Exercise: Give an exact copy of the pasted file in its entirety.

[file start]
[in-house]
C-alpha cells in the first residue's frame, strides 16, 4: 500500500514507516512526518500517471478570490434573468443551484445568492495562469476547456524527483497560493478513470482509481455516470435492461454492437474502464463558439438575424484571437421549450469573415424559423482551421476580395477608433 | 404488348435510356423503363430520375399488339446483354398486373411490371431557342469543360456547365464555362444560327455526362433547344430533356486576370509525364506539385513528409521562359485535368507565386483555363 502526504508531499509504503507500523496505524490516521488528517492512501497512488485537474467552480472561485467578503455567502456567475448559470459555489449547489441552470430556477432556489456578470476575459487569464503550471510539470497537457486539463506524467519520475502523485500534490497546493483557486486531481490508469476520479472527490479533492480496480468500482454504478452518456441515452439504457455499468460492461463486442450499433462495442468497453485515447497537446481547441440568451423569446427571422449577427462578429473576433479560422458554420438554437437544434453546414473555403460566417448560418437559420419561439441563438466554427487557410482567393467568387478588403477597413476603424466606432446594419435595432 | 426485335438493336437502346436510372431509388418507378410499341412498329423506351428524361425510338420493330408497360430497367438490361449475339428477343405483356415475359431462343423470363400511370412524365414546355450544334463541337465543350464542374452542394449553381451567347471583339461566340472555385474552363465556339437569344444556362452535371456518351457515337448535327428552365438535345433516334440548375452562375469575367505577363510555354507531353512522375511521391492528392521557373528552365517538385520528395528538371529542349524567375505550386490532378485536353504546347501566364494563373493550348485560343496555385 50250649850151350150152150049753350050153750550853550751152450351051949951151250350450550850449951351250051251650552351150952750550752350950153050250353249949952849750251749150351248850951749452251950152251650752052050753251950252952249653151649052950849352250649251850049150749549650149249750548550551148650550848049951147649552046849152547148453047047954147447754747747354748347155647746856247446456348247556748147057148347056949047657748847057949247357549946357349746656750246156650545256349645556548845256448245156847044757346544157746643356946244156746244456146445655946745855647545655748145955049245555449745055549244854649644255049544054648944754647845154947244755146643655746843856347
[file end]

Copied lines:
[in-house]
C-alpha cells in the first residue's frame, strides 16, 4: 500500500514507516512526518500517471478570490434573468443551484445568492495562469476547456524527483497560493478513470482509481455516470435492461454492437474502464463558439438575424484571437421549450469573415424559423482551421476580395477608433 | 404488348435510356423503363430520375399488339446483354398486373411490371431557342469543360456547365464555362444560327455526362433547344430533356486576370509525364506539385513528409521562359485535368507565386483555363 502526504508531499509504503507500523496505524490516521488528517492512501497512488485537474467552480472561485467578503455567502456567475448559470459555489449547489441552470430556477432556489456578470476575459487569464503550471510539470497537457486539463506524467519520475502523485500534490497546493483557486486531481490508469476520479472527490479533492480496480468500482454504478452518456441515452439504457455499468460492461463486442450499433462495442468497453485515447497537446481547441440568451423569446427571422449577427462578429473576433479560422458554420438554437437544434453546414473555403460566417448560418437559420419561439441563438466554427487557410482567393467568387478588403477597413476603424466606432446594419435595432 | 426485335438493336437502346436510372431509388418507378410499341412498329423506351428524361425510338420493330408497360430497367438490361449475339428477343405483356415475359431462343423470363400511370412524365414546355450544334463541337465543350464542374452542394449553381451567347471583339461566340472555385474552363465556339437569344444556362452535371456518351457515337448535327428552365438535345433516334440548375452562375469575367505577363510555354507531353512522375511521391492528392521557373528552365517538385520528395528538371529542349524567375505550386490532378485536353504546347501566364494563373493550348485560343496555385 50250649850151350150152150049753350050153750550853550751152450351051949951151250350450550850449951351250051251650552351150952750550752350950153050250353249949952849750251749150351248850951749452251950152251650752052050753251950252952249653151649052950849352250649251850049150749549650149249750548550551148650550848049951147649552046849152547148453047047954147447754747747354748347155647746856247446456348247556748147057148347056949047657748847057949247357549946357349746656750246156650545256349645556548845256448245156847044757346544157746643356946244156746244456146445655946745855647545655748145955049245555449745055549244854649644255049544054648944754647845154947244755146643655746843856347